DigitalAudio Broadcast(DAB+ is digital broadcasting for stationary and mobile receiving equipment. It was developed in the 1980s as part of EUREKA and standardized by the European Telecommunications Standards Institute( ETSI) and the International Telecommunication Union( ITU).
Compared with analog transmission, digital broadcasting is characterized by consistently high audio quality, equivalent to CD quality. In addition, additional information is easier to integrate into the digital audio signal and it has better frequency economy than analog transmission. Transmission power is lower with digital transmission, and fewer transmitters are needed.
Characteristics of DAB
Digital Audio Broadcast uses the Musicam method for audio compression, which is based on MPEG-1 Audio Layer-2 (MP2). The useful data rates for the audio signals are between 1.2 Mbit/s and 1.5 Mbit/s and are sufficient to transmit 6 audio channels with high quality. The data rates for a stereo or surround channel can be up to 384 kbit/s.
Since 1999, DAB has been broadcast as a regular service, initially in parallel with FM, via a common frequency network. It is received by DAB radio or digital radios. The advantages of digital broadcasting over FM lie in the high reception quality - also for mobile reception - and in a frequency economy that is higher by a factor of three. This, as well as the scalability of the data streams, is achieved by the coding and modulation methods used.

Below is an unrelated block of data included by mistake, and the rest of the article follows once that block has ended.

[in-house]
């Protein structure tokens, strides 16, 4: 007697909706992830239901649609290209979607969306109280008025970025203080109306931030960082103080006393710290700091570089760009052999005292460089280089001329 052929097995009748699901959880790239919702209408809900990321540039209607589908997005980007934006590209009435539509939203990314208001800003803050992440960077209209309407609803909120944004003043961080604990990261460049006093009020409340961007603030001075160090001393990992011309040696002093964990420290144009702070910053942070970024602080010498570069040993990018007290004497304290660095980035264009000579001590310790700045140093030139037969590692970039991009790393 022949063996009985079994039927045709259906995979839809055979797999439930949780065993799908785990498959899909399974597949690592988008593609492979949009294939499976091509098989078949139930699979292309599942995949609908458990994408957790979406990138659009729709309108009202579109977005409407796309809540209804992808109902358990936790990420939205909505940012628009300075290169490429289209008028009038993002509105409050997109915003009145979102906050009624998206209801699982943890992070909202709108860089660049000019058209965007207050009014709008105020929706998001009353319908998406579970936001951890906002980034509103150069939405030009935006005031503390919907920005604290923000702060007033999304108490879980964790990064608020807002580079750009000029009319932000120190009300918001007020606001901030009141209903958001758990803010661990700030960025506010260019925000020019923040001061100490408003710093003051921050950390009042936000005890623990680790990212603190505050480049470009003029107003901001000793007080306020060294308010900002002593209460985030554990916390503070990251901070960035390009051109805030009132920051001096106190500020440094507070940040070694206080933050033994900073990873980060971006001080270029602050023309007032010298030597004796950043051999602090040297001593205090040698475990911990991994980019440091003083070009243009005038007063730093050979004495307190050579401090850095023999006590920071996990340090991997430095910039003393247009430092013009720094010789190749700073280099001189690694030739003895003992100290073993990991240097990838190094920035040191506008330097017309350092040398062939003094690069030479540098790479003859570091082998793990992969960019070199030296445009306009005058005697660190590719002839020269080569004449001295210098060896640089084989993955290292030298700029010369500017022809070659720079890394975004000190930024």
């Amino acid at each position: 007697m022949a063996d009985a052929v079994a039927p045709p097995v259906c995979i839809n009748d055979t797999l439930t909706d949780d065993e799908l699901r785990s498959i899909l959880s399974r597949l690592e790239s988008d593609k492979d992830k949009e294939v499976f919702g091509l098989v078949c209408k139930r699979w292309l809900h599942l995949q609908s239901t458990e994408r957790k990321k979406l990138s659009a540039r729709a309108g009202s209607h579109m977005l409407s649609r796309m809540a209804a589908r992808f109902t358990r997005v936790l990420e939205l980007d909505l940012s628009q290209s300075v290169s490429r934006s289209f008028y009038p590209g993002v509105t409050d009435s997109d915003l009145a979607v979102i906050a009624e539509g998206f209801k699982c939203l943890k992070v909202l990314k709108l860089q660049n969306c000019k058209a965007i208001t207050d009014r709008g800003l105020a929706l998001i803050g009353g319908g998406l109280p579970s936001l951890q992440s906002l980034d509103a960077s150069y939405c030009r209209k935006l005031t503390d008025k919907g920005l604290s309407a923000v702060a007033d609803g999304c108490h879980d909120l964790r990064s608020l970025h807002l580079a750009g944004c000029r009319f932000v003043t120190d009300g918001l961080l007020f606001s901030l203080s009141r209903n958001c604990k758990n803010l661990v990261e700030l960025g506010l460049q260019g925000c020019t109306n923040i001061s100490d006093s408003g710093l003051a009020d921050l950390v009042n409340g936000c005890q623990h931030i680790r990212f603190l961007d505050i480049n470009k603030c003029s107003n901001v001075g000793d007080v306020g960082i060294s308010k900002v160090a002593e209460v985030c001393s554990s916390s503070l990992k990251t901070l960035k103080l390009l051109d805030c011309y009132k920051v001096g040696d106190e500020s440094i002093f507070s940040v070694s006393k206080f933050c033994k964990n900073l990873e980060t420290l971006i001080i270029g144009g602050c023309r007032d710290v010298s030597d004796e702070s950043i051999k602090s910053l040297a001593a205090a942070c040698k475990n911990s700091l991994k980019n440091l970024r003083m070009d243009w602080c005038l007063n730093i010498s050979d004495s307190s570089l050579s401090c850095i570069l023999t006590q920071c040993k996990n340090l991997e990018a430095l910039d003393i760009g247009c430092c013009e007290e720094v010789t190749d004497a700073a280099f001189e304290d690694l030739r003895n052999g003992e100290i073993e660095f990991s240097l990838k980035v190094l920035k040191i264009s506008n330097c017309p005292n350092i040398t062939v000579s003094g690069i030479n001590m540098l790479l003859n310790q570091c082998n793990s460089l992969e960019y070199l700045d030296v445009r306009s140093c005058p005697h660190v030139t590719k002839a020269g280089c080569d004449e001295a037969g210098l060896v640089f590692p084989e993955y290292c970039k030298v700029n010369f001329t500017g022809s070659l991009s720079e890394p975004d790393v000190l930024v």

DAB can theoretically be transmitted on all VHF frequencies and UHF frequencies between 30 MHz and 3 GHz. Internationally, the World Administrative Radio Conference (WARC) has reserved the frequency range from 1.452 GHz to 1.492 GHz in the L band. These frequencies can be used for terrestrial transmission, T-DAB, as well as for satellite transmission, S-DAB; however, they are not binding. In Germany, for example, the Band III frequencies between 174 MHz and 239 MHz are used for T-DAB; beyond that, broadcasting takes place in the L band in metropolitan areas. For satellite transmission, there is Eureka 147 DAB, which is standardized in Europe.
Data stream in DAB
In DAB, the audio data and the data services are multiplexed in the Main Service Channel( MSC) to form a data stream. Then the multiplexed data stream is multiplexed with the service information from the Fast Information Channel( FIC) in the transmission multiplexer and then modulated with Orthogonal Frequency Division Multiplex ( OFDM) or Coded Orthogonal Frequency Division Multiplex( COFDM). This data stream is radiated by the transmitter. A DAB channel has a bandwidth of 1.536 MHz. Channel coding by means of Coded Orthogonal Frequency Division Multiplex (COFDM) uses 192, 384, 768 or 1,536 carrier frequencies, depending on the mode, which are modulated by means of Differential Quaternary PhaseShift Keying( DQPSK). In the mode with 1,536 carriers, flawless reception is possible even at the highest movement speeds of up to 240 km/h. With 384 carrier signals and a channel spacing of 4 kHz, the movement speed can still be 120 km/h.
Sound variants in DAB
In addition to the transmission of mono and stereo, the DAB data stream with DAB Surround also supports surround sound. The method for surround sound is based on MPEG Sur round and is backward compatible with existing DAB receivers. Conceptually, in addition to pure audio transmission, the DAB data stream also transmits other data accompanying the program: Program Associated Data( PAD) and Non-Program Associated Data( NPAD). The latter services can be traffic information, IP-basedservices or radio text( RDS).
With DAB+, there is an improved variant to DAB, which works much more efficiently thanks to increased transmission power, new compression methods and transmission techniques, as it can transmit more programs in the cramped frequency band. DAB is not used in the U.S.; the corresponding competing method is called HD radio.